Michael S. Miller

    How to play
    Once everyone has posted their characters, play may begin.

    The game is played in four seasons: Spring, Summer, Autumn, and Winter. During each Season, The Forge faces certain major events. How the characters react to these events, and how these events affect the characters, are the crux of gameplay. The seasons and events are detailed in the last section of the game, below.
    Each event has a link to the thread where it originated. Each event also has a Central Question that the community must face. Read the linked thread and make a post that summarizes how your character responds to the Central Question. Look at your character's current Notions, and consider the Central Question. Then, write a Notion that expresses your character's instinctive opinion of the Central Question. Once all players have posted their initial responses, move on to the next step.

    The Forge is a community. More than just your own opinion matters. Generate four random Forge threads by clicking this link. Read the threads. For each thread, write a Notion that expresses a way of addressing the Central Question, informed by something you found in that thread.

    In addition to writing a Notion for each thread, also assign two different goals (Technique, Profits, Vision, or Rep) to each thread. Assign each goal to two different threads.

    After the Notions and goals are set, generate a 2-bit for each thread, and read it on the following table:
    • 11 - Epiphany! Score a point for both goals. You also must replace one of your existing Notions with the Notion written for this thread.
    • 10 or 01 Deeper understanding - Score a point for one of the two goals. You may replace one of your existing Notions with the Notion written for this thread.
    • 00 - Unintended wisdom - Score no points. However, your posts have sparked some insight in a colleague. Choose two of your fellow players. You may not choose the same two players you chose last time you generated a 00. Each scores one point for one of the two goals. The receiving player chooses which goal. They must replace one of their existing Notions with either the Notion written for this thread or the Notion you wrote for your initial reaction to this event.
    Using Accomplishments: You may describe how one of your Accomplishments helps you to address the Central Question. If you do, you may flip a single bit assigned to any single one of your threads to the opposite value. That is, you can turn a zero into a one or change a one into a zero. Each Accomplishment can only be used to flip a bit only once per game.

    For the above steps, each player should make a single long post with the following:[/list]
    • Links to the four random threads
    • Clear listings of each thread's Notion and Goals
    • Each thread's original 2-bit
    • Any Accomplishments that were used to flip bits
    • Any Notions that were replaced due to Epiphany or Deeper Understanding
    • Any goal points that are assigned to other players
    After all players have made this post, any players that score points due to the Unintended Wisdom of other players must post all Notions that they replaced. In this post, players must also post their current scores in their four Goals.

    Reordering Priorities
    For any Event, after you have post your initial reaction, you may disengage from the community, as follows:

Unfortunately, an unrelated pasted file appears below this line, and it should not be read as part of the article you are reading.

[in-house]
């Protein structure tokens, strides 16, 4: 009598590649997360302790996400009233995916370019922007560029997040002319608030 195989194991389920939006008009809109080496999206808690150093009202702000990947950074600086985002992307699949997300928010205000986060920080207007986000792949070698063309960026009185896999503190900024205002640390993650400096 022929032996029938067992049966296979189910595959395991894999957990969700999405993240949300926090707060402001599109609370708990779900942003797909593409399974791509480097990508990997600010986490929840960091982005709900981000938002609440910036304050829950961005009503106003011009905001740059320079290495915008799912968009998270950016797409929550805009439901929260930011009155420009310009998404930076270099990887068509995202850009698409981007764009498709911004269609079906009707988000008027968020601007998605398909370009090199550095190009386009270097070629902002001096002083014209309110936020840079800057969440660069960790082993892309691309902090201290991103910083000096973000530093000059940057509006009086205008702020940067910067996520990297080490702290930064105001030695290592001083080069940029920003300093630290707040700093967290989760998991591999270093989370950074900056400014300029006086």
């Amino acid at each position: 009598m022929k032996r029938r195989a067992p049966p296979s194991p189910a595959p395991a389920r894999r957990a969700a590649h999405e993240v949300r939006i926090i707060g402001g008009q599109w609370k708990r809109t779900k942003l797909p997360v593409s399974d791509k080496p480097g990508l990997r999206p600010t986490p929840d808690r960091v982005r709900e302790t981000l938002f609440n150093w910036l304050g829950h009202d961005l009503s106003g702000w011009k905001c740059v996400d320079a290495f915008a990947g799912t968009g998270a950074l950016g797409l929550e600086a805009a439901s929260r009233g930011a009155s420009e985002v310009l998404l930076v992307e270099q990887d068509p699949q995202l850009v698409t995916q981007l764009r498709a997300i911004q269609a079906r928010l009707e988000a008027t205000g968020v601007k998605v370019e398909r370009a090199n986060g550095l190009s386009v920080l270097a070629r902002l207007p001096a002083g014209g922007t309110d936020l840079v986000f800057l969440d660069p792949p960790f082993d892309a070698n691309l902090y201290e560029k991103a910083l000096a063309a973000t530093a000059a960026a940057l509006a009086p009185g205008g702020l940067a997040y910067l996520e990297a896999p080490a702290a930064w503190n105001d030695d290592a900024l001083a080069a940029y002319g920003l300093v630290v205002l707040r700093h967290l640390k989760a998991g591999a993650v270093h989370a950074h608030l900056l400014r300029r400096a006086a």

Generate a 2-bit to determine how you disengage:
    • 00 - Get angry at the content moderator, call him names, and leave in a huff.
    • 01 - Dig your heels in, repeating your own Notions over and over, ignoring the input of others.
    • 10 - Get overwhelmed by issues outside The Forge and lose track of the pace of discussion.
    • 11 - Take a thoughtful step back and reconsider your love of games and how it fits into your life.
    Do not generate random threads, Notions or Goals. Instead, re-order the priority of your four Goals. This is the only way you can change the priority of your Goals.

    Any Unintended Wisdom directed to you from another player during this Event is lost.

    You may replace one of your Notions with one of other player's initial reactions to this Event. If you do, also give yourself another Accomplishment.

    You may not disengage in Winter.

    Wait until all the other players have posted their random threads, etc. before making a post that describes your disengagement.

    Michael S. Miller

    End of Season

    At the end of a Season, if any other player chose to replace one of their own Notions with one of your initial reactions (rather than one of your thread-based Notions), you may score one point to the goal of your choice.

    Post a general overview of how you interacted with the community during that Season. You may score one of the two goals associated with that Season.

    Choose a new Accomplishment, or write your own.

    Post your current score in all four goals.

    After all players have summarized the Season, move on to the next Season.

    Final scoring and Epilogues
    When Winter has ended, the game is over. Score final points as follows:
    • +2 points for each Accomplishment (whether it has been used to flip a bit or not)
    • +1 point for each Notion that is not one of your original Notions.
    • There is a multiplier for each of the goals, depending on the priority it is currently assigned:
    • Priority 1 (highest): x 4
    • Priority 2: x 2.5
    • Priority 3: x 1
    • Priority 4 (lowest): x 0.5
    All players post their goal priorities and final scores.

    The player with the highest overall score posts first to describe what their gaming life holds for them after The Forge closes down. Each player follows suit, from highest total points to lowest. You may not contradict anything posted by a previous player.

    This post must incorporate whichever of the following was the player's highest priority:
    • Technique: Game design principles named for your handle; Links to your articles/essays/blog posts.
    • Profits: Sales numbers; A growing game line
    • Vision: Games that have incorporated your innovations; Players whose perspectives have changed because of your games
    • Rep: Prestigious awards won; Number of social media/blog followers

    Michael S. Miller

    The Seasons and Events

    Spring: 2000-2004
    Goals: <Vision> <Technique>
    • System Does Matter
    • Central Question: What is the purpose of designing a game, and how can game design be improved?

    • The Infamous Five
    • Central Question: How does the activity of The Forge fit into the larger culture?
    Summer: 2004-2006
    Goals: <Rep> <Technique>
    Autumn: 2006-2010
    Goals: <Profits> <Rep>
    Winter: 2010-2012
    Goals: <Profits> <Vision>